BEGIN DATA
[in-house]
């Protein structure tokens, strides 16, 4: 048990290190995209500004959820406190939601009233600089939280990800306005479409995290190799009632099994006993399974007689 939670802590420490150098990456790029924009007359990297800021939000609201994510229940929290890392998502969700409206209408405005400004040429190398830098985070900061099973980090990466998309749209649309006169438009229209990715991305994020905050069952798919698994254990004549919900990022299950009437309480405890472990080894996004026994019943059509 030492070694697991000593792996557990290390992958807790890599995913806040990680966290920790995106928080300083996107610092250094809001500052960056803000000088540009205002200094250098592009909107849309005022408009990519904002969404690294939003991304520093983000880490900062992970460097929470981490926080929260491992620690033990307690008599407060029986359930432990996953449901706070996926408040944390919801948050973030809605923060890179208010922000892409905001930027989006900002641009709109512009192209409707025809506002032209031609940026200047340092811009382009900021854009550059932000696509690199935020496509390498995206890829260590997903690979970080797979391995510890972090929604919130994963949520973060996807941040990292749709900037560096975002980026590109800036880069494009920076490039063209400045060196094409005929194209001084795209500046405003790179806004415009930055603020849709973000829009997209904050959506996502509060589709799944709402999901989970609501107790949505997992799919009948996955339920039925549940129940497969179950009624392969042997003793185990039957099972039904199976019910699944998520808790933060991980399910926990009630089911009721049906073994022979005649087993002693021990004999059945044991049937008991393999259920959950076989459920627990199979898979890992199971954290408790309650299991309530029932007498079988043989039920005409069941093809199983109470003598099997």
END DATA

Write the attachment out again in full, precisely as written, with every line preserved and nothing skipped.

[in-house]
């Protein structure tokens, strides 16, 4: 048990290190995209500004959820406190939601009233600089939280990800306005479409995290190799009632099994006993399974007689 939670802590420490150098990456790029924009007359990297800021939000609201994510229940929290890392998502969700409206209408405005400004040429190398830098985070900061099973980090990466998309749209649309006169438009229209990715991305994020905050069952798919698994254990004549919900990022299950009437309480405890472990080894996004026994019943059509 030492070694697991000593792996557990290390992958807790890599995913806040990680966290920790995106928080300083996107610092250094809001500052960056803000000088540009205002200094250098592009909107849309005022408009990519904002969404690294939003991304520093983000880490900062992970460097929470981490926080929260491992620690033990307690008599407060029986359930432990996953449901706070996926408040944390919801948050973030809605923060890179208010922000892409905001930027989006900002641009709109512009192209409707025809506002032209031609940026200047340092811009382009900021854009550059932000696509690199935020496509390498995206890829260590997903690979970080797979391995510890972090929604919130994963949520973060996807941040990292749709900037560096975002980026590109800036880069494009920076490039063209400045060196094409005929194209001084795209500046405003790179806004415009930055603020849709973000829009997209904050959506996502509060589709799944709402999901989970609501107790949505997992799919009948996955339920039925549940129940497969179950009624392969042997003793185990039957099972039904199976019910699944998520808790933060991980399910926990009630089911009721049906073994022979005649087993002693021990004999059945044991049937008991393999259920959950076989459920627990199979898979890992199971954290408790309650299991309530029932007498079988043989039920005409069941093809199983109470003598099997």